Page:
Read Order: Ajit Singh and Others v. State of Punjab and Others

Monika Rahar

Chandigarh, February 22, 2022: In a case where a compromise was entered into between the parties wherein the complaint’s turban was pulled down and kicked by the petitioner in a scuffle between them, the Punjab and Haryana High Court has allowed the quashing of the FIR registered against accused-petitioner in 2016 on the ground that the dispute in the present case was in the nature of private dispute and did not have the overture of a public disorder or disruption of public tranquility. 

Besides, Justice Vinod S. Bhardwaj also observed that both the petitioners as well as the respondents were residents of the same village and they settled the dispute amongst themselves to give a quietus to ill-will and spite.

The above observations were made by the Court while dealing with a petition under Section 482 Cr.P.C. seeking quashing of an FIR under Sections 323, 295-A, 506, 147 and 149 of the IPC, based on a compromise entered between the parties.

The allegations resulting in registration of the present case owed its origin to the turban of the complainant having been pulled down in a scuffle amongst the parties and on the allegations against the accused of having kicked the turban. Later on a compromise was entered into between the parties. Hence, the quashing plea was filed. 

The State counsel did not dispute the factum of the compromise amongst the parties and did not have any serious objection to the resolution of the dispute amongst the parties. Similarly, the Counsel representing the third and fourth respondents reiterated the settlement and also his concurrence to the quashing of the FIR and all the other consequential proceeding arising therefrom. 

The Court at the outset looked at the Supreme Court case titled ‘Ramgopal And Another v. State of Madhya Pradesh, 2021 SCC Online SC 834′, in which it was held that the matters which can be categorized as personal in nature or in the matter in which the nature of injuries do not exhibit mental depravity or commission of an offence of such a serious nature that quashing of which would override public interest, the Court can quash the FIR in view of the settlement arrived at amongst the parties. 

Coming to the factual aspects of the case, the Court opined that the dispute in the present case was in the nature of private dispute and did not have the overture of a public disorder or disruption of public tranquility. Also, the fact that the case in question was registered in the year 2016 and a period of nearly 6 years passed since registration thereof, was taken into consideration by the Court along with the fact that the report sent by the JMIC, Amritsar did not show that the proceedings in the case made any progress.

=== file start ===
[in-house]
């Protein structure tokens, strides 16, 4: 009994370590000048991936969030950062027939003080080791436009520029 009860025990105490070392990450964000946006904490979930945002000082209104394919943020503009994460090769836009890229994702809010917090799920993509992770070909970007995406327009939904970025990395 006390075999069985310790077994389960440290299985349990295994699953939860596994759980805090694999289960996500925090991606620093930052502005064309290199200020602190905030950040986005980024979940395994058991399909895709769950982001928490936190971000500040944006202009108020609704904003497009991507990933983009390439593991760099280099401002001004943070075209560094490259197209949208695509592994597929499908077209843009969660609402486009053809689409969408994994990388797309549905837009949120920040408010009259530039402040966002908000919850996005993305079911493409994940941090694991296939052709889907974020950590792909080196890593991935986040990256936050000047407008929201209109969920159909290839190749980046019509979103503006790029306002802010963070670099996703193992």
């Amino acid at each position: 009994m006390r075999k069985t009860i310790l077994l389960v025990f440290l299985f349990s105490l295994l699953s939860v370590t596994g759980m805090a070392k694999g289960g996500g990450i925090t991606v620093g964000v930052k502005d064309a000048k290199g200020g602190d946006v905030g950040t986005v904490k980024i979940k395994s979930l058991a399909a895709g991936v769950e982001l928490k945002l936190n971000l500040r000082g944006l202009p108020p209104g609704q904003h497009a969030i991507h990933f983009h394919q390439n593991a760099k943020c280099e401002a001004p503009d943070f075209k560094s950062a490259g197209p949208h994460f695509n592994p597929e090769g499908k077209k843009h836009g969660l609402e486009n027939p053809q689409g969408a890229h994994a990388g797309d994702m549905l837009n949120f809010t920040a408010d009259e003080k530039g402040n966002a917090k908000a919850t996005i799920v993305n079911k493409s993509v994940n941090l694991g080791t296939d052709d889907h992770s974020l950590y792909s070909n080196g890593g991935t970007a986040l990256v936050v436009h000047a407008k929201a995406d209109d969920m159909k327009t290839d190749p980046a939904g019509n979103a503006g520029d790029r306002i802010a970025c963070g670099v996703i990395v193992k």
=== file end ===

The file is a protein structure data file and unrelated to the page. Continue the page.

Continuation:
In this backdrop, the Court observed that in view of the amicable resolution of the issues amongst the parties, no useful purpose would be served by continuation of the proceedings and that the furtherance of the proceedings was likely to be a waste of judicial time and there appeared to be no chances of conviction. 

Thus, in view of the report of the Judicial Magistrate First Class, Amritsar terming the compromise to be valid and the principles laid down by the Apex Court in Gian Singh Vs. State of Punjab and others (2012) 10 SCC 303, as well as Ramgopal And Another Vs State of Madhya Pradesh 2021 SCC Online SC 834 and also by the Full Bench of this Court itself in Kulwinder Singh and others Vs. State of Punjab and another, 2007(3) RCR (Criminal) 1052, the instant petition was allowed. 

The aforesaid FIR and all other consequential proceedings arising therefrom, were ordered to be quashed in view of the compromise. However, the same was made subject to payment of costs of Rs. 10,000/- to be deposited with the ‘Poor Patients Welfare Fund’ of the Postgraduate Institute of Medical Education and Research (PGIMER), Chandigarh, in a time bound manner. 

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